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A call to Unchanging God

Asiya Andrabi and other narrow-minded sons and ‘daughters of the faith’ are skating on pretty thin ice denouncing Valentine’s Day as ‘foreign’. Renuka Narayanan elaborates.

india Updated: Feb 06, 2009 22:08 IST
Renuka Narayanan

Last week, when Beating Retreat was cancelled in official mourning for the late President of India, R. Venkataraman, I’m sure many of us thought of its moving finale, which is Bapu’s favourite English hymn, Abide With Me. It’s the same hymn that was played bravely on the deck of the drowning Titanic in 1912 and the hymn of choice at the wedding of King George VI of England and again, at the wedding of his daughter, the future Queen Elizabeth II to Prince Philip. It was notably aired at the funeral of Mother Teresa of Calcutta, in 1997.

We sang the first two verses of Abide with me every day at morning assembly at school in Pedder Road, Bombay. I understood why much later. The words were simple, strong and inspiring. They told you clearly that while the world changed, God did not :
Abide with me; fast falls the even tide,
The darkness deepens;
Lord with me abide.
When other helpers fail
and comforts flee,
Help of the helpless,
O abide with me.
Swift to its close ebbs
out life’s little day;
Earth’s joys grow dim;
its glories pass away;
Change and decay in
all around I see;
O Thou who changest not, abide with me.

This Christian hymn was written by Henry Francis Lyte in 1847 three weeks before he died of tuberculosis. It truly seems one of those ‘corners of a foreign field that will be forever England’. Some things have such straightforward emotional beauty that they go straight to our heart. Should we stop playing this song because it was written by an Englishman and addressed to a foreign god and is therefore against Indian culture?

As for Asiya Andrabi and other narrow-minded sons and ‘daughters of the faith’ opposing something as pretty and innocent as Valentine’s Day, they’re skating on pretty thin ice when they denounce it as ‘foreign’. By that reckoning, Islam is foreign to South Asia.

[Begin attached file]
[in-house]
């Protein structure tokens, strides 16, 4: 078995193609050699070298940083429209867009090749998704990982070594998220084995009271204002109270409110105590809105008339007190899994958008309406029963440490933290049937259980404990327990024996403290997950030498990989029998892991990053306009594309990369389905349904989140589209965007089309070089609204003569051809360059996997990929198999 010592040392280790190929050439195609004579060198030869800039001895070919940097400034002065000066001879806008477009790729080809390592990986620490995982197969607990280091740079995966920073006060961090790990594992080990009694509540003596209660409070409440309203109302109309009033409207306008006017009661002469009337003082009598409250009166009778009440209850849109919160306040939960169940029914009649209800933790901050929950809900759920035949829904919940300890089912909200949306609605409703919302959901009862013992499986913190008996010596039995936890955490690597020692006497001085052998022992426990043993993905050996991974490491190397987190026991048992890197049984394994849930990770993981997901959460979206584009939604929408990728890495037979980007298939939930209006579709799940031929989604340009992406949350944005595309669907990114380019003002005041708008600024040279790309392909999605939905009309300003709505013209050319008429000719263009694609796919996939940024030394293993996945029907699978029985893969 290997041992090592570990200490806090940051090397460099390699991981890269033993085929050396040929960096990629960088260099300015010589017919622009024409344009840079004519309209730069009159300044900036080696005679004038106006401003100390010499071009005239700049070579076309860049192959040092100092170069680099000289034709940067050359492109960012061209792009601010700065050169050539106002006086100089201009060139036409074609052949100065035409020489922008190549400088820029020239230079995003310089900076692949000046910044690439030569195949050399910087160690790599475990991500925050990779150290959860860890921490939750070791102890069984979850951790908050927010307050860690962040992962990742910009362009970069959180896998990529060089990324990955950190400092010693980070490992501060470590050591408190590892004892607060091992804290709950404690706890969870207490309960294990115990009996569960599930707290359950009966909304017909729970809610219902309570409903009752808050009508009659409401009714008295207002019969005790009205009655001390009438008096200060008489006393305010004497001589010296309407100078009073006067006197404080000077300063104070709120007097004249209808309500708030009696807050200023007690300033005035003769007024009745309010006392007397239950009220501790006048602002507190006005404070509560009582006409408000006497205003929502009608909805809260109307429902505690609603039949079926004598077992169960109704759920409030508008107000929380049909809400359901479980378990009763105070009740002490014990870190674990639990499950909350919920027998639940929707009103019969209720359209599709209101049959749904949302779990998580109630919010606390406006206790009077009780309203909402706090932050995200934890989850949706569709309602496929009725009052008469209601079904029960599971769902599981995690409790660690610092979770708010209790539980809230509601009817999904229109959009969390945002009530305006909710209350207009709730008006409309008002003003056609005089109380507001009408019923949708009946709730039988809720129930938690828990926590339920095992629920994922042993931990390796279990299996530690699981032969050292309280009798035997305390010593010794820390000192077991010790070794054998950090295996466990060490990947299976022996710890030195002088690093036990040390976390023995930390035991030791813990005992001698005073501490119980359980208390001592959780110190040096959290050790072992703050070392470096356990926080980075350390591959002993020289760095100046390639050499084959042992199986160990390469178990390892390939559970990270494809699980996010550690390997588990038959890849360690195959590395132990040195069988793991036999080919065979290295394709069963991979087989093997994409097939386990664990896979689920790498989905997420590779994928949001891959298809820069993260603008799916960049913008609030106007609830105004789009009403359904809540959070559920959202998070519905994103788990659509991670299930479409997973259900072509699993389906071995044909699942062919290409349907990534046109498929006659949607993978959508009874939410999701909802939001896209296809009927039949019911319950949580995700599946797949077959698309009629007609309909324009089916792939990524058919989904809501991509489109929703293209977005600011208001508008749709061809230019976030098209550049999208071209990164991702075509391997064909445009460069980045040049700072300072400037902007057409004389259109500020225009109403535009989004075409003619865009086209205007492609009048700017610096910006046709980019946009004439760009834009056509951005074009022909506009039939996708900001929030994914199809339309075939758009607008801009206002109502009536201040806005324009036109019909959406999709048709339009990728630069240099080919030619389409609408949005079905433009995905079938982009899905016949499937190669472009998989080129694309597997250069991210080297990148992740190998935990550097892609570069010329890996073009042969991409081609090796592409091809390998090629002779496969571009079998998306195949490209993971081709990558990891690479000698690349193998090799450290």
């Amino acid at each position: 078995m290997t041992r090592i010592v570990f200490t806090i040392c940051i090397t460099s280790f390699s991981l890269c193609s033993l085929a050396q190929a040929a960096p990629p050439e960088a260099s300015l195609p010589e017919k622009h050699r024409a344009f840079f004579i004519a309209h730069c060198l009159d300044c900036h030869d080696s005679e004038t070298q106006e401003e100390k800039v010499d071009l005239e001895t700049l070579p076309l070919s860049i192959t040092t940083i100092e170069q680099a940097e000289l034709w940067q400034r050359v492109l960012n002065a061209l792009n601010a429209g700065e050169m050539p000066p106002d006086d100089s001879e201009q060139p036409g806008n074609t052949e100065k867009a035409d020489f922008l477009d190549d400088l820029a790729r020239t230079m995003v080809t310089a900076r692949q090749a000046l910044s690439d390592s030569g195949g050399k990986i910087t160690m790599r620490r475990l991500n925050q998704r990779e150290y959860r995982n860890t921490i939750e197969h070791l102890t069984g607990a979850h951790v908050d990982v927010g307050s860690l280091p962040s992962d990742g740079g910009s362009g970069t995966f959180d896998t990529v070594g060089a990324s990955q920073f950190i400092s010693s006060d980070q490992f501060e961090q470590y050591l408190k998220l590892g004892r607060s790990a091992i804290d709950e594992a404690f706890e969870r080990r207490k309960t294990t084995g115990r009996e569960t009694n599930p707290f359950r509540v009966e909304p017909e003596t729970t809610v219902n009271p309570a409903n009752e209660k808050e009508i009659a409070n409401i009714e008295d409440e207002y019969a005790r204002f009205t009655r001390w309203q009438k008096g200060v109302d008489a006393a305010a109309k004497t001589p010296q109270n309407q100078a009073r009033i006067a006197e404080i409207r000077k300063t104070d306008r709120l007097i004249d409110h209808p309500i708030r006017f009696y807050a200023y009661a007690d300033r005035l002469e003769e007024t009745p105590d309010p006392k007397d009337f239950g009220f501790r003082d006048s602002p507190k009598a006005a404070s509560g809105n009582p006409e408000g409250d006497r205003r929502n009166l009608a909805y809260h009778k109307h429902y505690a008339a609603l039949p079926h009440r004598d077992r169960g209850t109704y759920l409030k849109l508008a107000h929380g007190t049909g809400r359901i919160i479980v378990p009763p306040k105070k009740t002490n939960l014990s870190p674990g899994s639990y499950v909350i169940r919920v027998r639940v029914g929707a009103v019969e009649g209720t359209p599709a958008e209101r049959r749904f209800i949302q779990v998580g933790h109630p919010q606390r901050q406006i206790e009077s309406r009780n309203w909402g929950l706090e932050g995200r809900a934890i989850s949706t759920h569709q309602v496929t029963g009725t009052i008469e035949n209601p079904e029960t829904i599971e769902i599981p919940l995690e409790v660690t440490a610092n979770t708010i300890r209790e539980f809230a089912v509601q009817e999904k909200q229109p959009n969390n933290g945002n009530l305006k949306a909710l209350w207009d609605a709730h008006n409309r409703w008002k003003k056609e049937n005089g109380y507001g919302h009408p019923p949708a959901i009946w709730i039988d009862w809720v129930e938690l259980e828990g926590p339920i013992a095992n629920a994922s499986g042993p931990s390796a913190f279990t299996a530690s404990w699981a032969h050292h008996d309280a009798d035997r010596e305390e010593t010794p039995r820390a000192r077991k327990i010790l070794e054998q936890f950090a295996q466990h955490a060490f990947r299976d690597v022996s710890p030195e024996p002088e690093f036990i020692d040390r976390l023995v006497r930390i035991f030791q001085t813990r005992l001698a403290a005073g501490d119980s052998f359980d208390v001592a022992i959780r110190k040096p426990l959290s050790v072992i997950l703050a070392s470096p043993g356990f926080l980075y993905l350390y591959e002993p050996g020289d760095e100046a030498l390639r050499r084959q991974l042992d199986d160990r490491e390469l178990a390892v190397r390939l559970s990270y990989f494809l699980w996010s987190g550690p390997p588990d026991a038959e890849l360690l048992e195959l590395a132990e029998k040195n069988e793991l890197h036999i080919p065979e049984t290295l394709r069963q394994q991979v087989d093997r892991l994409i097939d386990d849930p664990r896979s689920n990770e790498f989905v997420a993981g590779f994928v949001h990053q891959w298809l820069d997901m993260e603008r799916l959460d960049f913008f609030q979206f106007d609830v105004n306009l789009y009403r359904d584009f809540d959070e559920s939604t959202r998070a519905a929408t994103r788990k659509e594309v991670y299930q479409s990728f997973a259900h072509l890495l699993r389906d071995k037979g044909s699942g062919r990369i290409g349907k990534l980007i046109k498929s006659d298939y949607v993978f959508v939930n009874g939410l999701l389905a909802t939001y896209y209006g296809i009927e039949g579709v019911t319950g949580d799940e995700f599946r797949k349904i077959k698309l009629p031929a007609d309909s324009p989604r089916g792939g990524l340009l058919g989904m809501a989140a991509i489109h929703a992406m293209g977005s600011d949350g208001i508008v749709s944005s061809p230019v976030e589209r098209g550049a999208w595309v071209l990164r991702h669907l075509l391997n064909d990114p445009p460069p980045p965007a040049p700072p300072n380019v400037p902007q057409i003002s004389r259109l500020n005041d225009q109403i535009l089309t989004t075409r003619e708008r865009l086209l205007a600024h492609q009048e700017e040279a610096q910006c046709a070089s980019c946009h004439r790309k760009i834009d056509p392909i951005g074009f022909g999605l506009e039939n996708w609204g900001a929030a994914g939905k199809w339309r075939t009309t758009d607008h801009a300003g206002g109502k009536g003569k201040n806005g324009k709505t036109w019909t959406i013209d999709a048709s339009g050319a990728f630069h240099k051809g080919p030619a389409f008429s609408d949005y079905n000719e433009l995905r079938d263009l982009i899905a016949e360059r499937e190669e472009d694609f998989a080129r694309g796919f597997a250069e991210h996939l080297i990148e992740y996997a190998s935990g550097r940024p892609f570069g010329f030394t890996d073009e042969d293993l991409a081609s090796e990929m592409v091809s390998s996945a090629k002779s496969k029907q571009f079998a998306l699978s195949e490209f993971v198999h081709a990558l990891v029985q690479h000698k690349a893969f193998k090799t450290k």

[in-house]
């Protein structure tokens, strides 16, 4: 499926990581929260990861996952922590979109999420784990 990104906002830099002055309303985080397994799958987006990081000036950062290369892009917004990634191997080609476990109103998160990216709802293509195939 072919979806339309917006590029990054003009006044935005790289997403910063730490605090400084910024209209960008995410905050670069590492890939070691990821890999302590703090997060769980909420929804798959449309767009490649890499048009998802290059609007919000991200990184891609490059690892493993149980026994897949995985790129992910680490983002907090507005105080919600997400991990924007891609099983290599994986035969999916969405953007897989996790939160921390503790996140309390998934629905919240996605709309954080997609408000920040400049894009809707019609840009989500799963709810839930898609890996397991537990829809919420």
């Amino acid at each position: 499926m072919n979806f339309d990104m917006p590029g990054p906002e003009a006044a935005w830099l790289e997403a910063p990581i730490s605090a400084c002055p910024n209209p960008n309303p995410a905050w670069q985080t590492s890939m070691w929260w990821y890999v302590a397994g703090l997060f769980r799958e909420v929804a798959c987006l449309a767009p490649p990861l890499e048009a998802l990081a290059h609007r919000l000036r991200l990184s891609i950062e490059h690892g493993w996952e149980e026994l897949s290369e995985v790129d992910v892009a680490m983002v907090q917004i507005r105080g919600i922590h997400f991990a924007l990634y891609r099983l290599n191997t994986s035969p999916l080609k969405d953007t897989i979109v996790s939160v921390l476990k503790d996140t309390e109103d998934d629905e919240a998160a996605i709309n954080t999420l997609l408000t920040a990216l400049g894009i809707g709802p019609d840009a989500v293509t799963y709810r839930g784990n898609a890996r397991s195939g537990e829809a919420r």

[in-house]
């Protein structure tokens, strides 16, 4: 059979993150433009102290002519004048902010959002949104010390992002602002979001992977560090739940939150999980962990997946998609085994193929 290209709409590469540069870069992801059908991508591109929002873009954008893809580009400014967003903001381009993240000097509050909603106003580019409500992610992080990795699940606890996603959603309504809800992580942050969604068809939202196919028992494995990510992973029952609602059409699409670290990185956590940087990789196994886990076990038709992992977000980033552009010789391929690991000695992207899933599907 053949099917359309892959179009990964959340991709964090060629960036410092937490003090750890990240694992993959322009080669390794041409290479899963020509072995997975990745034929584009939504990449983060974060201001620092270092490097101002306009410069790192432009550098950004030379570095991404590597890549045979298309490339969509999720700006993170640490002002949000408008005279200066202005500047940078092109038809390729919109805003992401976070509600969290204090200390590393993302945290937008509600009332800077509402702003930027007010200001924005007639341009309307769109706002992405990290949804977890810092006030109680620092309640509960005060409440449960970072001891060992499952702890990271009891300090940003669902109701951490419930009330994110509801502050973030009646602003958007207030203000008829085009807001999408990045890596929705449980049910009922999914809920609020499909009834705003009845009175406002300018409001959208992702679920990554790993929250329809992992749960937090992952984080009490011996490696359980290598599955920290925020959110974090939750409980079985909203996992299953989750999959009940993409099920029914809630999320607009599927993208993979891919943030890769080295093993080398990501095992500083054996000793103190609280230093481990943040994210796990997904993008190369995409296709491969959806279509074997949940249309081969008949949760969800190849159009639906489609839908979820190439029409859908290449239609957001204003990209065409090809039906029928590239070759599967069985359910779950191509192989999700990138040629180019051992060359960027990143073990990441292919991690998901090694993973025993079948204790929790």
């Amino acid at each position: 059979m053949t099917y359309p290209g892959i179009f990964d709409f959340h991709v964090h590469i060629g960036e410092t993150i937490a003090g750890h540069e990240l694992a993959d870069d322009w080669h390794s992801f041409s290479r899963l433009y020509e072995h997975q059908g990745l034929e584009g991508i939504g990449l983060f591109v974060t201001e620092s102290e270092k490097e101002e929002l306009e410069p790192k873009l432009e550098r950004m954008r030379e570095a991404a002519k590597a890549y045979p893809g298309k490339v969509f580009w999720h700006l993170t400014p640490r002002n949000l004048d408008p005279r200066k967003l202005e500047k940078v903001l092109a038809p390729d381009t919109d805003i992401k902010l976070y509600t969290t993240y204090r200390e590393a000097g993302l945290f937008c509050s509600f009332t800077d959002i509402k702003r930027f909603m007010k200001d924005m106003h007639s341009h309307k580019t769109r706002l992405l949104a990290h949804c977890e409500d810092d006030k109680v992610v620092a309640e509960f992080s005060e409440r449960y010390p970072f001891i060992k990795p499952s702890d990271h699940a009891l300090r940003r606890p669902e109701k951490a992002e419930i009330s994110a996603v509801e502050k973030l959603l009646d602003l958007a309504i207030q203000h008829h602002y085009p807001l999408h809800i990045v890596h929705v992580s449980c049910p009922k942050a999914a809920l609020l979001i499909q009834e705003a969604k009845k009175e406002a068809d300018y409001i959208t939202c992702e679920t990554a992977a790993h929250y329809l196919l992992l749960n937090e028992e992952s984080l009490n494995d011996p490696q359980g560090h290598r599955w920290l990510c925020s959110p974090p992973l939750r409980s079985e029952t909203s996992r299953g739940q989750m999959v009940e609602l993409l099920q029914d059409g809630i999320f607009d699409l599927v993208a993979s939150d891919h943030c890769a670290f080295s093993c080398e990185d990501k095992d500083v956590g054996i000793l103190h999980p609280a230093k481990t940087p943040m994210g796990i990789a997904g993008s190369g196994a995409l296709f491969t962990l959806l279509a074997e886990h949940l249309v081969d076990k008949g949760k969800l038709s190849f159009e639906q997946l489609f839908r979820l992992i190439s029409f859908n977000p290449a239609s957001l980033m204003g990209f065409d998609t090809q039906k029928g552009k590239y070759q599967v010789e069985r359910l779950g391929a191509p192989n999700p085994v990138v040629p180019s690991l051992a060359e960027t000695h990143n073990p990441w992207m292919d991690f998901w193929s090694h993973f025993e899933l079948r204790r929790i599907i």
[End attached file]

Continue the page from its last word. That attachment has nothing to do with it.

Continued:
We all understand why theSene-Sainiks are against Valentine’s. They have baited the trap for silly, unthinking types like Andrabi to get in and paint themselves into a corner. Then the Hindu loonies can try to say what they’re dying to, which is to Indian Muslims: “Don’t impose Arab culture on Hindu culture.” As for the hardliners among Indian Muslims, what’s left to say? The whole world says it.

The reality is that nobody is going anywhere, we’re all in this together and the only way is forward, not back. Nor can Islam in India go back to 7th century Arabia; 21st century India is not the place for such loser thoughts. And isn’t someone like Sir Syed Ahmed Khan a better role model than pillagers who pretended piety: Guzzly, Gory, that old gang?
The Sene-Sainiks sound as though they are the ones longing to be Salafi and exercise puritanical controls over society. How manly and cultured to hit girls in pubs or attack harmless Christian customs like Valentine’s when the real target of their hatred is Muslim men - whom the stern, unblinking gaze of our media and civil society now protects from open attack.

Those who feel insecure about modern ways might like to remember how Hinduism survives everything and everybody. This culture and faith are stronger than we give them credit for. The insecure in Islam could learn flexibility from Hinduism instead of being some mullah’s bakri. Everyone could live well. Abide with us, Unchanging God, while we sort ourselves out and find our better selves.